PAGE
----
It was when I was the editor of the Maricopa Monitor in Arizona that I first recognized there was an upside to waiting for something to gel.
Several times there was pressure from outside to print a story that felt “not ready” and my gut told me to hang on for a week or two. On each occasion, given the extra time, a significant piece of the puzzle would be presented and suddenly the article would stick together in a way it hadn’t previously.
After the month of writing 50,000 words, known as NaNoWriMo, I had more than the required words to be “successful”, but it didn’t feel right. It’s not that I expected the tale to spring forth whole and in perfect form. There was something intrinsically wrong with it. I’ve been sitting on it ever since. About two weeks ago, it came to me what needed to be done and I’ve gotten started on the revisions. It will be a much better book for the waiting.
Yesterday, I had a transformative experience. For quite a while I have been unable to move forward on a number of things, including the promotion of my newly formed small business. I felt a serious blockage on it and on other aspects of the life I’m trying to build for myself.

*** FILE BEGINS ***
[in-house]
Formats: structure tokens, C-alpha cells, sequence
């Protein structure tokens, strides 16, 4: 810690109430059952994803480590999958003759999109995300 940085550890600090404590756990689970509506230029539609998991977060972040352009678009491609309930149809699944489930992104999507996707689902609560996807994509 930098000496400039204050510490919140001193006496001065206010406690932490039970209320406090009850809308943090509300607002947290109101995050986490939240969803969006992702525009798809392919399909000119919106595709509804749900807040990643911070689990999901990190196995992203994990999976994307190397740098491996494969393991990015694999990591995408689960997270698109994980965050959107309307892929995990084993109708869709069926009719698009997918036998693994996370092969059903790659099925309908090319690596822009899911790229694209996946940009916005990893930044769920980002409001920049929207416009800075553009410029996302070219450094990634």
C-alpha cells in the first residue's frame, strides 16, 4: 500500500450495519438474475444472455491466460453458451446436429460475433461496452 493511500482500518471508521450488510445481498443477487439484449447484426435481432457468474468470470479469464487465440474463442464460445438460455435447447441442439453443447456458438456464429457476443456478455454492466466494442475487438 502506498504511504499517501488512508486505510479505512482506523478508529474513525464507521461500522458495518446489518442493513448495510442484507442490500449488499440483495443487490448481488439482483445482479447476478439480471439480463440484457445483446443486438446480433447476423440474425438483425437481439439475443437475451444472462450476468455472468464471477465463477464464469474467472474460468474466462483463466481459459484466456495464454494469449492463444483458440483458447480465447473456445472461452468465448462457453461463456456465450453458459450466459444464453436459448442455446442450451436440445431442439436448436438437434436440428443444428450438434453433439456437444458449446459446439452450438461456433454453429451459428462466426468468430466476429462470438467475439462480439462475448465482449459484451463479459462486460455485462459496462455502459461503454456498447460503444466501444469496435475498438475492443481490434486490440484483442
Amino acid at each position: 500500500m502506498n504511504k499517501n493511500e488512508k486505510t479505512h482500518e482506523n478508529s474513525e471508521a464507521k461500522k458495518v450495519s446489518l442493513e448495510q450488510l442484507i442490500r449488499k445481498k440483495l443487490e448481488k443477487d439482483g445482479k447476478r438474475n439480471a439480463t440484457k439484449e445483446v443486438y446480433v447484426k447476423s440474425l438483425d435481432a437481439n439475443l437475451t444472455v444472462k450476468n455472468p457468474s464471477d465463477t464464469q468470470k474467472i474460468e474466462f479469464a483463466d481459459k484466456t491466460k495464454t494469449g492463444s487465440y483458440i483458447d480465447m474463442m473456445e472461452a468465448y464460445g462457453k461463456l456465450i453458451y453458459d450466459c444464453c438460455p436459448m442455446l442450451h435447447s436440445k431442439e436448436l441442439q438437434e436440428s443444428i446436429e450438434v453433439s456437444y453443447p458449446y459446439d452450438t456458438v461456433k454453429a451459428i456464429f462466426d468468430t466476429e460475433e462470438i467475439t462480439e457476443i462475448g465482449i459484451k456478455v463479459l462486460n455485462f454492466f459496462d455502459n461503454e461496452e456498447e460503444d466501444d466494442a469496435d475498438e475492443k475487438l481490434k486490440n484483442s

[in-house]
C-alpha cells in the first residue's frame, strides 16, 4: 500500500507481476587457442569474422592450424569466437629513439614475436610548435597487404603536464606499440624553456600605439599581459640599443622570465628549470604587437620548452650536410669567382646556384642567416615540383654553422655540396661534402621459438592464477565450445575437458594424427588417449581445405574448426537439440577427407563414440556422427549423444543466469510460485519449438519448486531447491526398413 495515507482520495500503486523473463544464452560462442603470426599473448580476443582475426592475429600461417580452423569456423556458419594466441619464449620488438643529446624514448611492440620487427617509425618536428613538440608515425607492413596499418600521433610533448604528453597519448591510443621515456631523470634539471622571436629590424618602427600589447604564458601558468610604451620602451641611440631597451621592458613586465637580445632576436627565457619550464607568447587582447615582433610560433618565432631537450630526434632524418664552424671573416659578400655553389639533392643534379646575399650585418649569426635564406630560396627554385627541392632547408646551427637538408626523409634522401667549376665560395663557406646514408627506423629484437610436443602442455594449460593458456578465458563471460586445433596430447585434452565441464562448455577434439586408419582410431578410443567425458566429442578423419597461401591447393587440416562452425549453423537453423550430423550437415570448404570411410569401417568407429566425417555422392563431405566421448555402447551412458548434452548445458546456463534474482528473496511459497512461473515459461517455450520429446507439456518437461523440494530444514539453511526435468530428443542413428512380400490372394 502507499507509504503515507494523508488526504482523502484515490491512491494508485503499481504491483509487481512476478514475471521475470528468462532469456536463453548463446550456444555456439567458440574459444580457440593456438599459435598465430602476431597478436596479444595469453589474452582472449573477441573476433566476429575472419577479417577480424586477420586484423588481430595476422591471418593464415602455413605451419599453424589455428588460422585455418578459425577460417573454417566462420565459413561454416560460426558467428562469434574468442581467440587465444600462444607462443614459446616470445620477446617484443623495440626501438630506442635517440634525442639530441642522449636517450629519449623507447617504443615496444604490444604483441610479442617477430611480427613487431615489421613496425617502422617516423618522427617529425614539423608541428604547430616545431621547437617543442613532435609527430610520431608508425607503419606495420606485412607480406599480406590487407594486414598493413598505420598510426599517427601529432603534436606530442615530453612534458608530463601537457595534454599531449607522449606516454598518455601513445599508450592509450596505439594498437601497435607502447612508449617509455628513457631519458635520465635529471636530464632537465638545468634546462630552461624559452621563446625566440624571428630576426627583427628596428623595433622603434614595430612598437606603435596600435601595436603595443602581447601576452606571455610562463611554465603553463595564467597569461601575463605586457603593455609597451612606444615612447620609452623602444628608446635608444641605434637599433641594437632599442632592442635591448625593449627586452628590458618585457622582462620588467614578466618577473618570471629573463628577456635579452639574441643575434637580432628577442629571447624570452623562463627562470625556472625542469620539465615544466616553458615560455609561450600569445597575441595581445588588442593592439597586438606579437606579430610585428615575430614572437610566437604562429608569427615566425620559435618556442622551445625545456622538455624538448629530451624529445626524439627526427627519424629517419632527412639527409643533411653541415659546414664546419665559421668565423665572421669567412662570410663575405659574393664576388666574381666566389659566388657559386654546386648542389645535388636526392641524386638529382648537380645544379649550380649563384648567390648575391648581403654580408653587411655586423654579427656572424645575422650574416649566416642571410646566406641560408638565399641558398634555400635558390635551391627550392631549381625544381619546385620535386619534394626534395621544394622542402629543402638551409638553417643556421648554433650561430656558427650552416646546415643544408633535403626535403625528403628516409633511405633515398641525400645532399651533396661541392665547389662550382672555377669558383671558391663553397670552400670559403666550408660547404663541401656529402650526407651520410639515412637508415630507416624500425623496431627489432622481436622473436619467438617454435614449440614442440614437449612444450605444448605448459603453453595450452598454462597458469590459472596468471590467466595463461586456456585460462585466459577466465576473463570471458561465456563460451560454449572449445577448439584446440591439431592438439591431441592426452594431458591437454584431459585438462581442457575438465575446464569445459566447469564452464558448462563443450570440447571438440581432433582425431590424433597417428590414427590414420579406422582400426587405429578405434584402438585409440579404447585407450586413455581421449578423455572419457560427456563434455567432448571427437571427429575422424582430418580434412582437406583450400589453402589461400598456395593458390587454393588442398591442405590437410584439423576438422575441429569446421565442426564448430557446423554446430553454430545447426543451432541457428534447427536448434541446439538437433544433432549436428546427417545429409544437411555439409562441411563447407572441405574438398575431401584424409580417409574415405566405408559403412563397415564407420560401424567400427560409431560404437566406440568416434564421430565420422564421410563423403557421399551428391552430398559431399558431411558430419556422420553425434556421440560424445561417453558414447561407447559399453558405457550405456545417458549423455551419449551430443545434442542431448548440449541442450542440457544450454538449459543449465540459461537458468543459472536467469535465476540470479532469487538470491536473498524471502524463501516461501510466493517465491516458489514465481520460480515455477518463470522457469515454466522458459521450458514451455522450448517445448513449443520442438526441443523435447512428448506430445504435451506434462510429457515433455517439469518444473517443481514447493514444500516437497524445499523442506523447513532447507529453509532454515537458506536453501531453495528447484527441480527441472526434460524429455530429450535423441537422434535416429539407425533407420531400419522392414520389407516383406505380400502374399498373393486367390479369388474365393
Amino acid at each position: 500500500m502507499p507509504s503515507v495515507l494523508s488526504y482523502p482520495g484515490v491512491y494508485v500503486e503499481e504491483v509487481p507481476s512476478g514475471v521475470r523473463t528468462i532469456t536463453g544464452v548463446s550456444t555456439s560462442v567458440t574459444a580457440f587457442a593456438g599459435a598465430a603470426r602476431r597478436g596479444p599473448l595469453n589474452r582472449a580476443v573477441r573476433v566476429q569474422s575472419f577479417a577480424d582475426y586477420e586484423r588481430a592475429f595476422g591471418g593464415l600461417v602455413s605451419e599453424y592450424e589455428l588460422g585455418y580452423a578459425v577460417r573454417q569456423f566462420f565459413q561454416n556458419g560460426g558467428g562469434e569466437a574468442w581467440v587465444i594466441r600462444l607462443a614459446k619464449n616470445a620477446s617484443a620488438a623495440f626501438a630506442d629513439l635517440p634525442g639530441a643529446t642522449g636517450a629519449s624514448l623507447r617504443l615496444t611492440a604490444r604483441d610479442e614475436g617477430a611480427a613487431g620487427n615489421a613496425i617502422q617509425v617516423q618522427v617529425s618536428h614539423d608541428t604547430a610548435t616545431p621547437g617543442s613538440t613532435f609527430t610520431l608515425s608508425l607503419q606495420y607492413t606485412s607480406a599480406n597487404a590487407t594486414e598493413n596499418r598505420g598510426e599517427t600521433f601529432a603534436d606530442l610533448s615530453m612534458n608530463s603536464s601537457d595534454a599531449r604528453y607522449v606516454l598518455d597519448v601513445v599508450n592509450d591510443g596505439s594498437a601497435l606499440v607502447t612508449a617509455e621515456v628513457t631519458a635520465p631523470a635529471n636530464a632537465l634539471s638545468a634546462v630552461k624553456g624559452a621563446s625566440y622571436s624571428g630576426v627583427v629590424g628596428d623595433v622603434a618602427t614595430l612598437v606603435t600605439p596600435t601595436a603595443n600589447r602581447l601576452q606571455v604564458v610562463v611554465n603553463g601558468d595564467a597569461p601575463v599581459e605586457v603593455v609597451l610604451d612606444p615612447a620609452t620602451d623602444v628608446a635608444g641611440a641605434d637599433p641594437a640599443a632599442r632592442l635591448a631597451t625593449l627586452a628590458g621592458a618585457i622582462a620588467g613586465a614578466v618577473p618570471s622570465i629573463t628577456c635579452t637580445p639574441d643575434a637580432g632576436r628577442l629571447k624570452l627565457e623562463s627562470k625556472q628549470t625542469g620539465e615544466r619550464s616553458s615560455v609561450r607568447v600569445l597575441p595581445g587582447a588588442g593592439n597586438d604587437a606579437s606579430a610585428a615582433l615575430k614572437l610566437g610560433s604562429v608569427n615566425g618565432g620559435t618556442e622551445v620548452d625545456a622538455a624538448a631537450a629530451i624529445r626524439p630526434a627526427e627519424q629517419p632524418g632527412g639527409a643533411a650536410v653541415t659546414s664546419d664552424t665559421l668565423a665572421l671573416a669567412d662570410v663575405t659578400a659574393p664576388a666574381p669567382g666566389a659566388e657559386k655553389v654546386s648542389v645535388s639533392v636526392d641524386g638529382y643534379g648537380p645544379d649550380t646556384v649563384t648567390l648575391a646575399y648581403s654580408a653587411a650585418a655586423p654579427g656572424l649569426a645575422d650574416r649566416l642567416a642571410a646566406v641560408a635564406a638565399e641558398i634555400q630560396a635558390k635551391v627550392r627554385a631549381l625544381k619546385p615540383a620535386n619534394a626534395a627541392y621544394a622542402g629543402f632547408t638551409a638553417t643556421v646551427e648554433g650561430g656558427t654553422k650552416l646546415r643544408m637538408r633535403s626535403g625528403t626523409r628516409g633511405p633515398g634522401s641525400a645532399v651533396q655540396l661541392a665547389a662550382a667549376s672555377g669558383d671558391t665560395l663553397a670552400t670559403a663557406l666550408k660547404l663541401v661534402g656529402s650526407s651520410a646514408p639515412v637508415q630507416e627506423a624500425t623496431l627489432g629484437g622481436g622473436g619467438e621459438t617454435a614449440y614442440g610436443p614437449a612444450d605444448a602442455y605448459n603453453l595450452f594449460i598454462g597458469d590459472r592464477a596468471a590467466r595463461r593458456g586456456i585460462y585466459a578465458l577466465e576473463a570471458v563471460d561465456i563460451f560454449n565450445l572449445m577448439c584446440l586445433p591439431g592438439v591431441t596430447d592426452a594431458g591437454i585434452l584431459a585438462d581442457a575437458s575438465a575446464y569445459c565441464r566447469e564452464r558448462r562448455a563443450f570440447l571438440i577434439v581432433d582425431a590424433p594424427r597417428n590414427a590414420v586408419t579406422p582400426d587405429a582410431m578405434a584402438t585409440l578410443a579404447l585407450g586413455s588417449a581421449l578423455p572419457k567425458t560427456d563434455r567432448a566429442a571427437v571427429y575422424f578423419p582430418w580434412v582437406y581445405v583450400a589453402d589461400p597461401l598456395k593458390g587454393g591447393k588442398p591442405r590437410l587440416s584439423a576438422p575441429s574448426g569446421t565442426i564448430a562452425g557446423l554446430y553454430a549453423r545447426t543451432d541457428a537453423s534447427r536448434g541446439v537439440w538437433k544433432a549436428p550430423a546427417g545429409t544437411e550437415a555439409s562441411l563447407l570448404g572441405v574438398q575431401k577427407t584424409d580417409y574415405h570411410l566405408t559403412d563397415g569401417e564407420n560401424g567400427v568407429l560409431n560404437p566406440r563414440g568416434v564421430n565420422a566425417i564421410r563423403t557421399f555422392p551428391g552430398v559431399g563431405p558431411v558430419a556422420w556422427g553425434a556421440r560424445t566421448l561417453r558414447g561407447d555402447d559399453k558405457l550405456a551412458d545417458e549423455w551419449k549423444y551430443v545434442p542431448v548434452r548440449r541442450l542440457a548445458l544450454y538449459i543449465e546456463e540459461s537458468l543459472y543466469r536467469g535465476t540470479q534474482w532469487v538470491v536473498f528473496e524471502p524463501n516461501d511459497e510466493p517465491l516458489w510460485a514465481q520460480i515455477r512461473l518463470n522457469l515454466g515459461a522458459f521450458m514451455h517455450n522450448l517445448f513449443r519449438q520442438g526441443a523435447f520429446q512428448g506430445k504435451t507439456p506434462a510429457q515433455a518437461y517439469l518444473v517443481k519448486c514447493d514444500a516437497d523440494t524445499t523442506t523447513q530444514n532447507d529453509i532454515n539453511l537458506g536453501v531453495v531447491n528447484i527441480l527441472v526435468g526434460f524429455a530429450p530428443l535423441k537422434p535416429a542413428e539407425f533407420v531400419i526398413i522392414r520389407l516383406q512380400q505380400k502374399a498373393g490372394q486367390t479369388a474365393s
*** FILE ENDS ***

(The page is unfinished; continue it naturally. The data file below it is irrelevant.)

I was washing dishes last evening and as I scrubbed three major chunks of my life fell into place. I could almost hear them…clink, clink, clink. It was as much physical as mental.
Does anyone remember Tetris, the Gameboy game of dropping puzzle pieces that needed to be fitted together to continue and it had to happen under a deadline? The sensation I had was similar in that I felt a bit of peace come over me when these slabs of existence presented themselves then nuzzled together in harmony.
I now know where I’m going for the foreseeable future and it is good. I’ve found my path and I’d like to say it was through patient waiting. But it wasn’t. I’m the most impatient person in the world. Yet, somehow, I survived through it and I’m on the other side of that suspension of time.
That, my friends, is the upside of waiting it out. Congruence.